At least this is a step in the right direction, however, as well as keeping up the pressure on this undemocratic anti-union bill, this Corporate run Tory Oligarchical regime must be watched the whole time.
    There is still the aim of total privatisation of the NHS. There is also still the aim of breaking up and selling off the BBC – with Murdoch waiting in the wings, the plans for the total privatisation of the Land Registry is well advanced, with National Parks, Public Woodlands and Areas of Special Scientific Interest under threat through this, what better way to privatise the National Parks this way.
    What ever the PM or any Tory says, it must be treated with absolute caution, as they cannot be trusted at all.

  5. Adrian Turner
    Apr 28th 2016, 2:27 pm

    We should have aty least the union rights of the main developed countries of the EU. I am surprised thet the EU does not pressure our government on the subject.

  6. Ablemate
    Apr 28th 2016, 2:44 pm

    It is disturbing to read in the news that the government traded concessions in the bill for unions supporting the Remain campaign in the EU referendum.
    If there is any truth whatsoever to these rumours I, for one, would withdraw my support for the unions.

  7. Paul M
    Apr 28th 2016, 3:00 pm

    Exactly IF there is any proof. Don’t jump the gun.

  8. John Wood

    John Wood
    Apr 28th 2016, 3:42 pm

    Hi Ablemate. No secret pact. Unions are campaigning on both TU bill and EU referendum and would be doing both the best they could whatever happened. Goes without saying we oppose the bill, but TUC and remain-registered unions think Brexit would be damaging to better jobs, work rights and living standards. There’s more on reasons for this here:

  9. Oliver New
    Apr 28th 2016, 7:17 pm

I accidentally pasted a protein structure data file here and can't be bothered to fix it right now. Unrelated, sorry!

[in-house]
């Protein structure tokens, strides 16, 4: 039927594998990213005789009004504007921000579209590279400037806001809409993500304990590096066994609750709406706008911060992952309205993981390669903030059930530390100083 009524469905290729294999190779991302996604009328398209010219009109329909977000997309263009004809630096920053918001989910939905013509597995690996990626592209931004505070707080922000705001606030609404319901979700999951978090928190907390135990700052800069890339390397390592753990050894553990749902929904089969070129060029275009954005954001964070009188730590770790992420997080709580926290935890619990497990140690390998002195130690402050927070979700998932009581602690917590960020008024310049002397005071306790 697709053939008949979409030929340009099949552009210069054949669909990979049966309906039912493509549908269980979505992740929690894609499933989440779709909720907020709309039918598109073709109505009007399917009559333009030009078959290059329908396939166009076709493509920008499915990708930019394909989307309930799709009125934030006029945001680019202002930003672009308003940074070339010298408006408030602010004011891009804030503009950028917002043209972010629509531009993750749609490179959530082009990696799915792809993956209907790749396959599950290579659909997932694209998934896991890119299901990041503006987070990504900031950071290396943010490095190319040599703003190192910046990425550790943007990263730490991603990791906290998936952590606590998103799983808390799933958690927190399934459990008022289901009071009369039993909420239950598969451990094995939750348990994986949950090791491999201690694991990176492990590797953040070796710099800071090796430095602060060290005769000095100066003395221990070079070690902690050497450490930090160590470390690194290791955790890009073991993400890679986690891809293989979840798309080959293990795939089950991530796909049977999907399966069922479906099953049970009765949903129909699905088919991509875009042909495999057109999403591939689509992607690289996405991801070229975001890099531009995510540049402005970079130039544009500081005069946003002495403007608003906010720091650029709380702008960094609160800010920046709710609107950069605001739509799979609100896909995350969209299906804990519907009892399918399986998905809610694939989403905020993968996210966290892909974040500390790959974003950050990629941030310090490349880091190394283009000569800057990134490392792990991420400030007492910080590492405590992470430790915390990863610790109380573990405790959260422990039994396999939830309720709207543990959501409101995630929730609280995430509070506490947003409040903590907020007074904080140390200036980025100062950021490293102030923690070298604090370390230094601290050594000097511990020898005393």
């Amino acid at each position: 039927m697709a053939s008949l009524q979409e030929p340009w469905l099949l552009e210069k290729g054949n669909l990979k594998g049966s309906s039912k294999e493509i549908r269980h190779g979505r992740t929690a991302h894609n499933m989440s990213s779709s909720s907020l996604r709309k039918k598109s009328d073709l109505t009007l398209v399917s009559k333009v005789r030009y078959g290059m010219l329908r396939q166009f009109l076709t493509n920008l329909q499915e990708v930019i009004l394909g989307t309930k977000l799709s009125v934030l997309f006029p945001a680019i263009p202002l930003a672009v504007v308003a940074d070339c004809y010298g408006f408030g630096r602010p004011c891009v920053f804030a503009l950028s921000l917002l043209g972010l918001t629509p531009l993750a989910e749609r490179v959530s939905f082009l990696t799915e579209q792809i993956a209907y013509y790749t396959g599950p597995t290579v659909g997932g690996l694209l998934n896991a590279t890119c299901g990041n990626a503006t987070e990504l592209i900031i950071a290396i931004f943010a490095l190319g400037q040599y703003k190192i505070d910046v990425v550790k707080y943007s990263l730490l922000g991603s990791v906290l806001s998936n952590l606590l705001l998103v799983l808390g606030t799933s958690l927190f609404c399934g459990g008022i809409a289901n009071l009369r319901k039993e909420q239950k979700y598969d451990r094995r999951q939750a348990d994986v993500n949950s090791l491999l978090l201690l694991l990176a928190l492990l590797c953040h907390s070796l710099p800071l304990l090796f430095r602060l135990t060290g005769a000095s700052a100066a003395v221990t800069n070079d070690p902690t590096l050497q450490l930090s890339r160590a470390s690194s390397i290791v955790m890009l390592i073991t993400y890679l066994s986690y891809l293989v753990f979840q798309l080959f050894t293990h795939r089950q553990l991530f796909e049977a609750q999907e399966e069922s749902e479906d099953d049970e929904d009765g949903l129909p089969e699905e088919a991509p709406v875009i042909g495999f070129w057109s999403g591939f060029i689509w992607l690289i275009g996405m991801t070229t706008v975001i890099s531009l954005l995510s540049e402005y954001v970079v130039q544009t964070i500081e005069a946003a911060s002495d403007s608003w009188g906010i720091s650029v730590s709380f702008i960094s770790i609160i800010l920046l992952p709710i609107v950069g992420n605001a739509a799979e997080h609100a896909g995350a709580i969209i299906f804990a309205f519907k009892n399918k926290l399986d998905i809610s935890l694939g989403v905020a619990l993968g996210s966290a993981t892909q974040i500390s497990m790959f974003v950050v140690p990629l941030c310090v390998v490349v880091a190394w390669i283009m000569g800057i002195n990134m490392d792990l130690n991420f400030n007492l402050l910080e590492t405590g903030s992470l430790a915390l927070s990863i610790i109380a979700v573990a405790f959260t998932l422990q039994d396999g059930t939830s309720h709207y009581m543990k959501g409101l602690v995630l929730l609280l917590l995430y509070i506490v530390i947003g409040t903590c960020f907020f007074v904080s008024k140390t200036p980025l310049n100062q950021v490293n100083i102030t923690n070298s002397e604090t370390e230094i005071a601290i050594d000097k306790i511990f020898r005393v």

The concessions are really important, but it has to be said they are ones that mainly assist organisers, officials and Labour. The provisions that prevent workers going on strike are still there. The Tory intention of stopping workers defending themselves hasn’t been undermined.
    We need to find ways to take on these vicious laws.

  10. Bobbie
    Apr 28th 2016, 7:31 pm

    While retired and not a Union member I’m elated as a huge Union supporter that is active online – to learn of important, rightful gains made against the iniquitous parliamentary bill that seeks to curtail rights for working people in the workplace. Well Done TUC! and Well Done! all associates who seek ‘British fair play’ in the workplace.

  11. Colin
    Apr 28th 2016, 10:39 pm

    In fact NHS Trusts are busy hiving off areas of service to inadequate private concerns; see 38 Degrees campaign to restore Sussex ambulance services to public operation, following catastrophic mismanagement by a company called Coperforma, which was awarded the contract to transport patients to hospital for their oncology, kidney dialysis appointments etc.

  12. Edmond Paul
    Apr 29th 2016, 7:53 am

    How will a no vote affect unions

  13. Trade Union Bill: Stand up for union rights
    Apr 29th 2016, 11:58 am

    […] working in Parliament and campaigning hard across the country, we have forced the Government into important concessions in a number of areas; from check-off and facility time, to political funds and electronic […]

  14. Jeanette Murray
    May 3rd 2016, 4:00 pm

    Of course it’s not an outright victory – and of course there is a lot more work to be done.
    However, it is a start, and a significant one.
    I don’t think anyone above commented on how many tories – MPs and Peers – actually voiced their opposition to the worst aspects of the Bill.
    Worth thinking about.